In Examples 16 to 18 and Comparative Example 2, the positive-electrode material used in the preparation of the positive electrode of Example 1 was replaced by LiMn2O4. There was prepared a mixture containing powdery LiMn2O4, powdery carbon as the electronic conductor and polyvinylidene fluoride as the binder in a weight ratio of 90:6:4. The mixture was added with N-methyl-2-pyrrolidone to form a slurry, which was coated on a positive-electrode current collector of an aluminum foil by means of the doctor blade. Subsequently, the slurry was compressed and heat-treated at 130į C., thus giving a disk-like positive electrode having a thickness of about 100 μm and a diameter of 10 mm.

On the other hand, the negative electrode was prepared the same way as in Example 1.

In Example 16, the same procedure as in Example 1 was taken to form the inorganic amorphous solid electrolyte film of LiTi2(PO4)3 at the respective interfaces between the positive electrode and the polymer electrolyte and between the negative electrode and the polymer electrolyte. As shown in FIG. 1, a flat-type polymer electrolyte battery was fabricated wherein the inorganic amorphous solid electrolyte films 1 a, 2 a were interposed between the positive electrode 1 and the polymer electrolyte 3 and between the negative electrode 2 and the polymer electrolyte 3, respectively.

In Example 17, the inorganic amorphous solid electrolyte film of LiTi2(PO4)3 was formed only at the interface between the positive electrode and the polymer electrolyte. A flat-type polymer electrolyte battery was fabricated in a similar manner to Example 2 wherein the inorganic amorphous solid electrolyte film 1 a was interposed only between the positive electrode 1 and the polymer electrolyte 3, as shown in FIG. 2.

In Example 18, the inorganic amorphous solid electrolyte film of LiTi2(PO4)3 was formed only at the interface between the negative electrode and the polymer electrolyte. A flat-type polymer electrolyte battery was fabricated in a similar manner to Example 3 wherein the inorganic amorphous solid electrolyte film 2 a was interposed only between the negative electrode 2 and the polymer electrolyte 3, as shown in FIG. 3.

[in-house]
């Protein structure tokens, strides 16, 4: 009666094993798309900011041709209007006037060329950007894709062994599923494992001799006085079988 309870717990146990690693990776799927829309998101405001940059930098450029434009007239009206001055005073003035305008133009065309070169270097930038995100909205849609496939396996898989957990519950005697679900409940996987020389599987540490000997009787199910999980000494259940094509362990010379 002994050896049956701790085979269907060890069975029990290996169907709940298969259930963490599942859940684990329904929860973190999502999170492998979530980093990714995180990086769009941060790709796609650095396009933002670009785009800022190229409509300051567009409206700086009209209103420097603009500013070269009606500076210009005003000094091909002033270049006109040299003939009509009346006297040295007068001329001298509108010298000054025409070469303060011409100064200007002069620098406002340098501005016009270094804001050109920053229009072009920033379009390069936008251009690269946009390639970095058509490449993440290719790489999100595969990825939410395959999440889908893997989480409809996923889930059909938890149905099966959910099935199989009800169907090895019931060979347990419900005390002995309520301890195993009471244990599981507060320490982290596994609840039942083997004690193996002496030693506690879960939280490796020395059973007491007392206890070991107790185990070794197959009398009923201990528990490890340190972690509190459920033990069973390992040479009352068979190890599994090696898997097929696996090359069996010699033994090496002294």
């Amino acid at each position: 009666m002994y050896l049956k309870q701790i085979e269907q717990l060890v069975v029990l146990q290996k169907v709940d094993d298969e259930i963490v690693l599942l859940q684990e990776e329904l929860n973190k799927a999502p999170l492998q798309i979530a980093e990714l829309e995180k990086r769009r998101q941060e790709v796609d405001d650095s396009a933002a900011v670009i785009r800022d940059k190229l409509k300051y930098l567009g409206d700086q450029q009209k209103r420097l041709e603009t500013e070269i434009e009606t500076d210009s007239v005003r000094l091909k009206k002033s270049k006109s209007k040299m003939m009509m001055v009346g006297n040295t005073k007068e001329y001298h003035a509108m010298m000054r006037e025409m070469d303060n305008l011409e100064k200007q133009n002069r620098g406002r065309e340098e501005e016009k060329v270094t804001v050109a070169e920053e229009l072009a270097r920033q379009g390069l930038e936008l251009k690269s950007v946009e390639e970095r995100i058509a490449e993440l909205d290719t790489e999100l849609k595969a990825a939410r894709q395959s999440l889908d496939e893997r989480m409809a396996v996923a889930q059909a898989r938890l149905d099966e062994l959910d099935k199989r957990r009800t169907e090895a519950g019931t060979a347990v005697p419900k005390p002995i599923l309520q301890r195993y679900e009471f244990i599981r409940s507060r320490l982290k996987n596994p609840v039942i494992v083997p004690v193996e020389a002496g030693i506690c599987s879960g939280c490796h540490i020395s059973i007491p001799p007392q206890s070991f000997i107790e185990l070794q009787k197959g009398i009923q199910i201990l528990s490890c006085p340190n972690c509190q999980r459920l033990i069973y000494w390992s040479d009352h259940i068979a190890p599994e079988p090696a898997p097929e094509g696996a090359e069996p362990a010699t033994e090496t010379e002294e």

In Comparative Example 2, on the other hand, the inorganic amorphous solid electrolyte film of LiTi2(PO4)3 was not laid on the surfaces of the positive electrode and the negative electrode. As shown in FIG. 4, a flat-type polymer electrolyte battery was fabricated wherein the positive electrode 1 and the negative electrode 2 were in direct contact with the polymer electrolyte 3.

Similarly to Examples 1 to 3, the polymer electrolyte batteries of Examples 16 to 18 and Comparative Example 2 were each determined for the discharge capacities at cycle 1 and cycle 100. The results are listed in Table 7 as below.

TABLE 7
discharge capacity
(mAh)
at cycle 1 at cycle 100
example 16 2.9 2.7
example 17 2.8 2.6
example 18 2.8 2.6
comparative 2.5 1.2
example 2

As apparent from the results, the polymer electrolyte batteries of Examples 16 to 18, wherein at least one of the positive electrode and the negative electrode is formed with the inorganic amorphous solid electrolyte film of LiTi2(PO4)3 at its interface with the polymer electrolyte, have achieved a notable improvement in the charge/discharge cycle characteristics with a smaller discharge capacity drop at cycle 100 than the battery of Comparative Example 2 wherein the positive electrode and the negative electrode are free of the inorganic amorphous solid electrolyte film and in direct contact with the polymer electrolyte.

Examples 19 to 21